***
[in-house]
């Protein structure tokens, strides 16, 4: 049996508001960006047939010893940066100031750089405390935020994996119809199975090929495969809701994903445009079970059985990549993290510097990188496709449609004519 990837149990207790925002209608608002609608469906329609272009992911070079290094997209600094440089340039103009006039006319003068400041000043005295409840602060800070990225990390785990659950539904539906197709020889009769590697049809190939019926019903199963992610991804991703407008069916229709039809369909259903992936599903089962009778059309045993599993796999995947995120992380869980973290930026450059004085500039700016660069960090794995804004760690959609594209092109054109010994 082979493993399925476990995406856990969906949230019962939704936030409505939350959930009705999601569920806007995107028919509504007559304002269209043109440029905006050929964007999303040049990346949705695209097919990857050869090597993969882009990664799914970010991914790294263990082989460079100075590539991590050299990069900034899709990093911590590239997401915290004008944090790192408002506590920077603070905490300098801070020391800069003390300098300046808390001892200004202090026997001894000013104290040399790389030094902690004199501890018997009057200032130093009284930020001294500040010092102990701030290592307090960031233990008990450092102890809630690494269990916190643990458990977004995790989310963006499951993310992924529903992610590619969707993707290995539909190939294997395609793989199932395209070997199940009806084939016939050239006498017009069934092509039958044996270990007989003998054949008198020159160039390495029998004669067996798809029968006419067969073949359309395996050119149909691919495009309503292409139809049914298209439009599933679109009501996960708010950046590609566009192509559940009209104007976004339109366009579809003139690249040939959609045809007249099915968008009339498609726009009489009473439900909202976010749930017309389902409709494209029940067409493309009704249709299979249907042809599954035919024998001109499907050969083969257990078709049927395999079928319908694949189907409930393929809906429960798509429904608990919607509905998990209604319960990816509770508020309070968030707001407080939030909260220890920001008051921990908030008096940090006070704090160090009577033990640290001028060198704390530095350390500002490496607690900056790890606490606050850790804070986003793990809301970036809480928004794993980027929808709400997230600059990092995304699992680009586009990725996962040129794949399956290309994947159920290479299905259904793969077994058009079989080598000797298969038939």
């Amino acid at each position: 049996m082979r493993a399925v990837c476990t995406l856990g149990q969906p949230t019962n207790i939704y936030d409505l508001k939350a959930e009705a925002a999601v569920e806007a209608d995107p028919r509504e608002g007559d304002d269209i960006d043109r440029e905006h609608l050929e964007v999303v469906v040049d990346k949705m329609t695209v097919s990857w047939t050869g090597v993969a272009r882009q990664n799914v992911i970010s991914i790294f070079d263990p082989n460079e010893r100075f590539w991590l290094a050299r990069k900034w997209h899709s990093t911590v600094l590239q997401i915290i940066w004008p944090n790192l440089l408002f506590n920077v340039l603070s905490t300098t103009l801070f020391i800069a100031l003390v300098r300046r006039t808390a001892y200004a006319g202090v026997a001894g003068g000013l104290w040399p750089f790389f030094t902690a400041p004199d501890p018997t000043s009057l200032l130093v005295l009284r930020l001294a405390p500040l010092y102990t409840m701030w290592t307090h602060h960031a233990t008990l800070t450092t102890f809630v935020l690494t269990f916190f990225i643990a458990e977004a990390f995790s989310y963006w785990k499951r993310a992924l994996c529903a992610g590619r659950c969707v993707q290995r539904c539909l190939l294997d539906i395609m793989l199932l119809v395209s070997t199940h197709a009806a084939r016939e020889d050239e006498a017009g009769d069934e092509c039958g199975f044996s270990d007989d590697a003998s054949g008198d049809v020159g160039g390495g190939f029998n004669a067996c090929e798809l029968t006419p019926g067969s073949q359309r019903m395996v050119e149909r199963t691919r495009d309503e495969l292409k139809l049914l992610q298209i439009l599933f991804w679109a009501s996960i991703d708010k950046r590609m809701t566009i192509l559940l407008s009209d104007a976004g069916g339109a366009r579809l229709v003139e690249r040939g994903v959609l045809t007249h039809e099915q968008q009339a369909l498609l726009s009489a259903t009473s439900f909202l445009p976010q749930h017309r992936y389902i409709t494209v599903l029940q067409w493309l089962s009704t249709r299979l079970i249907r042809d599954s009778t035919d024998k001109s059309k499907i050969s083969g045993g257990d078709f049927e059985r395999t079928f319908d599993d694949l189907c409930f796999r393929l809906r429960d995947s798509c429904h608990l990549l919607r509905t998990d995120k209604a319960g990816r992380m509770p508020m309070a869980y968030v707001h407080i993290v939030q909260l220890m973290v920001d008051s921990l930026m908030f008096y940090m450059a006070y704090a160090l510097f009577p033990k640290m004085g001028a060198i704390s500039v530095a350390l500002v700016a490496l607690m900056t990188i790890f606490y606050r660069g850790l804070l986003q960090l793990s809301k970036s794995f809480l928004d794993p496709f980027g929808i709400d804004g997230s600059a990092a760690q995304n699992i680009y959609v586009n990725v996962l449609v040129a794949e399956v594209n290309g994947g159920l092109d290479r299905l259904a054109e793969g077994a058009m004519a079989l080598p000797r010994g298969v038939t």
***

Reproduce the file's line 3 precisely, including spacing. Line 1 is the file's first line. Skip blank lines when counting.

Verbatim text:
């Amino acid at each position: 049996m082979r493993a399925v990837c476990t995406l856990g149990q969906p949230t019962n207790i939704y936030d409505l508001k939350a959930e009705a925002a999601v569920e806007a209608d995107p028919r509504e608002g007559d304002d269209i960006d043109r440029e905006h609608l050929e964007v999303v469906v040049d990346k949705m329609t695209v097919s990857w047939t050869g090597v993969a272009r882009q990664n799914v992911i970010s991914i790294f070079d263990p082989n460079e010893r100075f590539w991590l290094a050299r990069k900034w997209h899709s990093t911590v600094l590239q997401i915290i940066w004008p944090n790192l440089l408002f506590n920077v340039l603070s905490t300098t103009l801070f020391i800069a100031l003390v300098r300046r006039t808390a001892y200004a006319g202090v026997a001894g003068g000013l104290w040399p750089f790389f030094t902690a400041p004199d501890p018997t000043s009057l200032l130093v005295l009284r930020l001294a405390p500040l010092y102990t409840m701030w290592t307090h602060h960031a233990t008990l800070t450092t102890f809630v935020l690494t269990f916190f990225i643990a458990e977004a990390f995790s989310y963006w785990k499951r993310a992924l994996c529903a992610g590619r659950c969707v993707q290995r539904c539909l190939l294997d539906i395609m793989l199932l119809v395209s070997t199940h197709a009806a084939r016939e020889d050239e006498a017009g009769d069934e092509c039958g199975f044996s270990d007989d590697a003998s054949g008198d049809v020159g160039g390495g190939f029998n004669a067996c090929e798809l029968t006419p019926g067969s073949q359309r019903m395996v050119e149909r199963t691919r495009d309503e495969l292409k139809l049914l992610q298209i439009l599933f991804w679109a009501s996960i991703d708010k950046r590609m809701t566009i192509l559940l407008s009209d104007a976004g069916g339109a366009r579809l229709v003139e690249r040939g994903v959609l045809t007249h039809e099915q968008q009339a369909l498609l726009s009489a259903t009473s439900f909202l445009p976010q749930h017309r992936y389902i409709t494209v599903l029940q067409w493309l089962s009704t249709r299979l079970i249907r042809d599954s009778t035919d024998k001109s059309k499907i050969s083969g045993g257990d078709f049927e059985r395999t079928f319908d599993d694949l189907c409930f796999r393929l809906r429960d995947s798509c429904h608990l990549l919607r509905t998990d995120k209604a319960g990816r992380m509770p508020m309070a869980y968030v707001h407080i993290v939030q909260l220890m973290v920001d008051s921990l930026m908030f008096y940090m450059a006070y704090a160090l510097f009577p033990k640290m004085g001028a060198i704390s500039v530095a350390l500002v700016a490496l607690m900056t990188i790890f606490y606050r660069g850790l804070l986003q960090l793990s809301k970036s794995f809480l928004d794993p496709f980027g929808i709400d804004g997230s600059a990092a760690q995304n699992i680009y959609v586009n990725v996962l449609v040129a794949e399956v594209n290309g994947g159920l092109d290479r299905l259904a054109e793969g077994a058009m004519a079989l080598p000797r010994g298969v038939t």